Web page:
“Ideas are the greatest and most crucially practical power on earth.” - Ayn Rand
I’ve read Karl Marx in college. He had an rather interesting idea about business folks: that all they do is sit in some plush office, with expensive art hanging on the wall and expensive shoes plopped on their desk, chatting away on some posturing social gossip while fashionable cigar smoke idled in the air. Marx considered managers and CEOs parasites, exploiters of workers; it is the workers who actually made the products sold or services rendered—their labor the true forces of social good.
I have a funny feeling Marx wouldn’t have too high of regards for lawyers either. Well, that’s Marx I guess; a different time, a different place, and a different perspective that’s all.
Now that I’m a bit older; no longer a zealot philosopher and have worked my way almost out of law school, I know that’s not the truth. I know the division of exploiters and workers more byzantine, more convoluted. I know that amongst CEOs and managers, there are those who would supply the guiding intelligence, mental skillness, sharp focus and vision to the labor force so critical so the market machine would run efficiently and effectively—for the good of the order of things. Without these folks, the machine would breakdown or run aimlessly to consume all of our resources. We would be like a computer without a chip, a race without intelligence; we’d sooner consume ourselves. I doubt Marx ever thought about resource scarcity the way we are confronted with its many facets of problems, but again, a different time, a different place, and a different perspective, that’s all.
But I get the feeling that Marx was onto something. There seem to be two different kinds of businesses and two different kinds of CEOs and managers. There are those who do indeed have a sense of guiding intelligence, a sharp and focused mental skillness, and a vision to lead their companies to success and doing social good in the process: just look at Ben and Jerry’s—serving up sweetness and social consciousness since 1978. Then, there are those businesses that are doing nothing more than serving up a paper game of bottom-lines and share prices. These companies, and their CEOs, largely eroded themselves to the belief that value can be created from thin-air, that there is always something to be exploited; to these CEOs, the pride of business is nothing more than pure self-interest and they would sooner break up a company to sell it for pieces than to rescue it for the better of its employees and the communities they serve.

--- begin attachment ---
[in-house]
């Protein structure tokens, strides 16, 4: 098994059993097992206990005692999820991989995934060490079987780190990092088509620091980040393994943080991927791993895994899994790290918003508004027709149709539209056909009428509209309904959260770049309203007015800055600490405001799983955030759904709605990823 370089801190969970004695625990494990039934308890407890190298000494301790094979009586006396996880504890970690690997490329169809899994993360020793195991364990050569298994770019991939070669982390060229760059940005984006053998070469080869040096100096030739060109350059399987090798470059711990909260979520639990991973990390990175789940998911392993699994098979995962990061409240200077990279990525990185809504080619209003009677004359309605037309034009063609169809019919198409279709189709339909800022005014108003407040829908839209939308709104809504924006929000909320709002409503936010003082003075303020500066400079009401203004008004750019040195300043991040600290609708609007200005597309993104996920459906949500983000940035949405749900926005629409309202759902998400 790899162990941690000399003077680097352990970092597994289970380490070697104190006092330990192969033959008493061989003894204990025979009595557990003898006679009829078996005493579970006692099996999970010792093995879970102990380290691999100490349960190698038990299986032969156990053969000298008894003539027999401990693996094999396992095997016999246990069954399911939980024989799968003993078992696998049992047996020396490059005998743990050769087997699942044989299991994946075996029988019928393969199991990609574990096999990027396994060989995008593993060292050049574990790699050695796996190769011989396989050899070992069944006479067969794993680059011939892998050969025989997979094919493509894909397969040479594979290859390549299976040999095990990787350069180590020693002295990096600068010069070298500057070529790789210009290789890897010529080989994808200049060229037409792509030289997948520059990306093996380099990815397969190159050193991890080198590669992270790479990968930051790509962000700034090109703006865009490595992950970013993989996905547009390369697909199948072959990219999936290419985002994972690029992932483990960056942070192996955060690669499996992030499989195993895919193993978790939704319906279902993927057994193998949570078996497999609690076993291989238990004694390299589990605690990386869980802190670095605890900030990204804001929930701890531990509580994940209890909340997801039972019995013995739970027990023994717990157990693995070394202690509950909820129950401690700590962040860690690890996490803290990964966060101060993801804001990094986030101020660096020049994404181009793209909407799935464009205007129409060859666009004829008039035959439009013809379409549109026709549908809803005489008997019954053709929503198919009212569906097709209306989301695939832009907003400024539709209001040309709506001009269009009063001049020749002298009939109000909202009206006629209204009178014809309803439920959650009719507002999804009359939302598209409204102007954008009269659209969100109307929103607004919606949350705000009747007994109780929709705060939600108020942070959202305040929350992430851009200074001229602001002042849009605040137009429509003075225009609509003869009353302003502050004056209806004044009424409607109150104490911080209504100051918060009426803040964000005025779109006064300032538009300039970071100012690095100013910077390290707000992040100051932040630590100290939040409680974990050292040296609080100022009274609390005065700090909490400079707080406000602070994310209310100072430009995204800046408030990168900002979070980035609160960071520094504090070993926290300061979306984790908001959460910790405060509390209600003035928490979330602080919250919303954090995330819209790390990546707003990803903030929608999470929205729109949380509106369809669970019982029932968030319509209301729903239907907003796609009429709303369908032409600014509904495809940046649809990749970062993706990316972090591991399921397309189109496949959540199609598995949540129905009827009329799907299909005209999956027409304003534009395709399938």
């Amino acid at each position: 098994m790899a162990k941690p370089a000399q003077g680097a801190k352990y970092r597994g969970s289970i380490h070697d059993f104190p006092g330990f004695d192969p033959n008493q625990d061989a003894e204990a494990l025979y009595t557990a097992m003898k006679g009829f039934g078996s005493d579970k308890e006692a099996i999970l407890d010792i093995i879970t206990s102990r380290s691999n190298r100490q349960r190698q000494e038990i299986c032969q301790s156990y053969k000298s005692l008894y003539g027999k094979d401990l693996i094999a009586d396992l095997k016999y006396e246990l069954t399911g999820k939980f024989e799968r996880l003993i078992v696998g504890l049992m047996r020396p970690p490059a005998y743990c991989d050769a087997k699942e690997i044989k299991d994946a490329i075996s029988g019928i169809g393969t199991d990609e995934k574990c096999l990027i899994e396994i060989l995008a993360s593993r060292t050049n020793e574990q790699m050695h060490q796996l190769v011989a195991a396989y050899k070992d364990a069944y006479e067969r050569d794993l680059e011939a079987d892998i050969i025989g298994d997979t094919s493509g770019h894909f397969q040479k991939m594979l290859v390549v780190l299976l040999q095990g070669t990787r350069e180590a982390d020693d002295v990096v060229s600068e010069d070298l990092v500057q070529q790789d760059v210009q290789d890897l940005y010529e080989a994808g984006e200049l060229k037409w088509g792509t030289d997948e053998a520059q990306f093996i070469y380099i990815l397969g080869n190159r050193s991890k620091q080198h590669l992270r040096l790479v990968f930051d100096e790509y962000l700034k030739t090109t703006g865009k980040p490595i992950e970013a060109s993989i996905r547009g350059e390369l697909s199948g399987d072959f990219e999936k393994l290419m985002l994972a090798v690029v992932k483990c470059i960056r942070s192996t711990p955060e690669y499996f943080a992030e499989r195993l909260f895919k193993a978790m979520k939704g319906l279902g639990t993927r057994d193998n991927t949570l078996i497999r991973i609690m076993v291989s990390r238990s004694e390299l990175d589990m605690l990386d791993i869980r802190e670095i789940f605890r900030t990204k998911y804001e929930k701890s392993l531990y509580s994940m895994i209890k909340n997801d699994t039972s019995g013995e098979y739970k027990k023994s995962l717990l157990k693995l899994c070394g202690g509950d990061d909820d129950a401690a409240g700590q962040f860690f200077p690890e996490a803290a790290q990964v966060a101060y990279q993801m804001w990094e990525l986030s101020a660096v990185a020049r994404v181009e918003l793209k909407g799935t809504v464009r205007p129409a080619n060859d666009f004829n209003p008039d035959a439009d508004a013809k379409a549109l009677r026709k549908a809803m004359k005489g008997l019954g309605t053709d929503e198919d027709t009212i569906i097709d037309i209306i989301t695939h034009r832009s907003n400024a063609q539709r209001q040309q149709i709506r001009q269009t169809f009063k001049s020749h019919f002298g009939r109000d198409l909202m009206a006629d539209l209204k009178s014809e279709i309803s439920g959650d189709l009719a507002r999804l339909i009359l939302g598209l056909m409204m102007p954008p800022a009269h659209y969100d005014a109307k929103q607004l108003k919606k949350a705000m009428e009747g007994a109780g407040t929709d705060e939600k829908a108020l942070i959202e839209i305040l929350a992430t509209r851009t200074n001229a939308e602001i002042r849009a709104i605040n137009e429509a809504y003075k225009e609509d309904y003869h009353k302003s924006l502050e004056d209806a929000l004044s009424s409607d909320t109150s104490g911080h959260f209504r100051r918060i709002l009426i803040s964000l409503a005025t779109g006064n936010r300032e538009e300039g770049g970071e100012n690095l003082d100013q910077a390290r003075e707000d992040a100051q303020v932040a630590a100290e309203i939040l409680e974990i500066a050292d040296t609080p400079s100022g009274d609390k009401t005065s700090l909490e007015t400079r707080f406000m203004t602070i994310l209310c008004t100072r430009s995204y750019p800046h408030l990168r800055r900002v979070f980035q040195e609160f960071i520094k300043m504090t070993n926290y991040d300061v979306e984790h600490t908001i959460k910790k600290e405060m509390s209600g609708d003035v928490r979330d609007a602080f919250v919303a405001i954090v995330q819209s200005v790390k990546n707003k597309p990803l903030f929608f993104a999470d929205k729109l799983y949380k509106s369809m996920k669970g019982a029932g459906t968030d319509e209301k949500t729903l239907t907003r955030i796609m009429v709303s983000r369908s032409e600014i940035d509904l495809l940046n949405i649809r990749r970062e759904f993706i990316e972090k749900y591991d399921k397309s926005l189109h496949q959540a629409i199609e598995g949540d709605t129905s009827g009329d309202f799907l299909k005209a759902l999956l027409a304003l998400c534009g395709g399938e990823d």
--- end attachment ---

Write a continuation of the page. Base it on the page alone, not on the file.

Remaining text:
But is it good capitalism to turn shareholder interests into the single driven purpose of a company? Isn’t it a fallacy to assume that the business’s worth is its share’s worth, and a business’ purpose is its sheer profit gross? [See Joyner, B. E. & Payne, D. (2002) Evolution and Implementation: A Study of Values, Business Ethics and Corporate Social Responsibility. Journal of Business Ethics. 41, 297-311.] Often I hear industry folks and investors say that a business is profitable only because of the legal cat-and-mouse game and what’s not included on the balance sheet. They are more worried about how to evade taxes and how to structure deals to squeeze that last penny. But we then need to ask, what exactly is this kind of business for and for who is this businesses created? The invariable answer doesn’t seem to escape Carl Marx’s silly idea of a capitalist, so for those CEOs and managers who would only care because it’s about the bottom line, I would consider them inescapable of socialist's criticism because they are the evil that socialism aimed to address. Let them be haunted by the ghost of Carl Marx to their ghastly graves. And I am not going to entertain those businesses here and I will not waste my spit to defend them from socialism. They don’t deserve it and I would sooner let them fall.
No, what I am interested in are those businesses, led by their CEOs and managers, that are focused on long-term and the social good. I am interested in how and why they take those externalities into account and are still able to create value for investors and shareholders.